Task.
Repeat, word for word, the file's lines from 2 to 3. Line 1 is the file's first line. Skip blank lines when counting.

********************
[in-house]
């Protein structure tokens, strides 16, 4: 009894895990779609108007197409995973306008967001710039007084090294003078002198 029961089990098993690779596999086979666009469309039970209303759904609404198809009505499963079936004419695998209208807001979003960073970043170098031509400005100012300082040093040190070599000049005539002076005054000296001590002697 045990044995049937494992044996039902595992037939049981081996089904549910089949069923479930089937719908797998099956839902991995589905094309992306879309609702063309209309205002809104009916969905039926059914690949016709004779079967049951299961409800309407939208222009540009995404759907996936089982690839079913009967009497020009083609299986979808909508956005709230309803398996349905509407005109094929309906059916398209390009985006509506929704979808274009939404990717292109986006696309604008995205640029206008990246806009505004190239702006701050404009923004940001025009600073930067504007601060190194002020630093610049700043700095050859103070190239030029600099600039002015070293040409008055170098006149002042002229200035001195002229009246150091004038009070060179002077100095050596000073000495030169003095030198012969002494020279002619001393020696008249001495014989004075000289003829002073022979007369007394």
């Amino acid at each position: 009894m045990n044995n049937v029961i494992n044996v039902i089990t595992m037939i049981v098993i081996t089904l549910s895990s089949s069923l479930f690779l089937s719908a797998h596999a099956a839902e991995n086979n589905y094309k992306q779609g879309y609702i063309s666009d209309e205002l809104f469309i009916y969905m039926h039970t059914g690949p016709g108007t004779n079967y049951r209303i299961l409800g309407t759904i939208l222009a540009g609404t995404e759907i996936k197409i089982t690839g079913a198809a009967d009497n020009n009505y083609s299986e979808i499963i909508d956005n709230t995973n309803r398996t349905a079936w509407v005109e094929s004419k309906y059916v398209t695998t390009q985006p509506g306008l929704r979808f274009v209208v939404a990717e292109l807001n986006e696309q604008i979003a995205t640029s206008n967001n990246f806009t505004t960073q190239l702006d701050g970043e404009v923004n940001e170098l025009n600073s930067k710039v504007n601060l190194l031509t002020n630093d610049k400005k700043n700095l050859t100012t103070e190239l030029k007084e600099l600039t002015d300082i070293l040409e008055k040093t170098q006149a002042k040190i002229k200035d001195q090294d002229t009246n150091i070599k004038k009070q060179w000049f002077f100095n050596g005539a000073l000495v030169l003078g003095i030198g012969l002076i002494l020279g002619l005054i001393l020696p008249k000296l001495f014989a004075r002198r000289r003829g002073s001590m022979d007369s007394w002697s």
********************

């Protein structure tokens, strides 16, 4: 009894895990779609108007197409995973306008967001710039007084090294003078002198 029961089990098993690779596999086979666009469309039970209303759904609404198809009505499963079936004419695998209208807001979003960073970043170098031509400005100012300082040093040190070599000049005539002076005054000296001590002697 045990044995049937494992044996039902595992037939049981081996089904549910089949069923479930089937719908797998099956839902991995589905094309992306879309609702063309209309205002809104009916969905039926059914690949016709004779079967049951299961409800309407939208222009540009995404759907996936089982690839079913009967009497020009083609299986979808909508956005709230309803398996349905509407005109094929309906059916398209390009985006509506929704979808274009939404990717292109986006696309604008995205640029206008990246806009505004190239702006701050404009923004940001025009600073930067504007601060190194002020630093610049700043700095050859103070190239030029600099600039002015070293040409008055170098006149002042002229200035001195002229009246150091004038009070060179002077100095050596000073000495030169003095030198012969002494020279002619001393020696008249001495014989004075000289003829002073022979007369007394």
């Amino acid at each position: 009894m045990n044995n049937v029961i494992n044996v039902i089990t595992m037939i049981v098993i081996t089904l549910s895990s089949s069923l479930f690779l089937s719908a797998h596999a099956a839902e991995n086979n589905y094309k992306q779609g879309y609702i063309s666009d209309e205002l809104f469309i009916y969905m039926h039970t059914g690949p016709g108007t004779n079967y049951r209303i299961l409800g309407t759904i939208l222009a540009g609404t995404e759907i996936k197409i089982t690839g079913a198809a009967d009497n020009n009505y083609s299986e979808i499963i909508d956005n709230t995973n309803r398996t349905a079936w509407v005109e094929s004419k309906y059916v398209t695998t390009q985006p509506g306008l929704r979808f274009v209208v939404a990717e292109l807001n986006e696309q604008i979003a995205t640029s206008n967001n990246f806009t505004t960073q190239l702006d701050g970043e404009v923004n940001e170098l025009n600073s930067k710039v504007n601060l190194l031509t002020n630093d610049k400005k700043n700095l050859t100012t103070e190239l030029k007084e600099l600039t002015d300082i070293l040409e008055k040093t170098q006149a002042k040190i002229k200035d001195q090294d002229t009246n150091i070599k004038k009070q060179w000049f002077f100095n050596g005539a000073l000495v030169l003078g003095i030198g012969l002076i002494l020279g002619l005054i001393l020696p008249k000296l001495f014989a004075r002198r000289r003829g002073s001590m022979d007369s007394w002697s």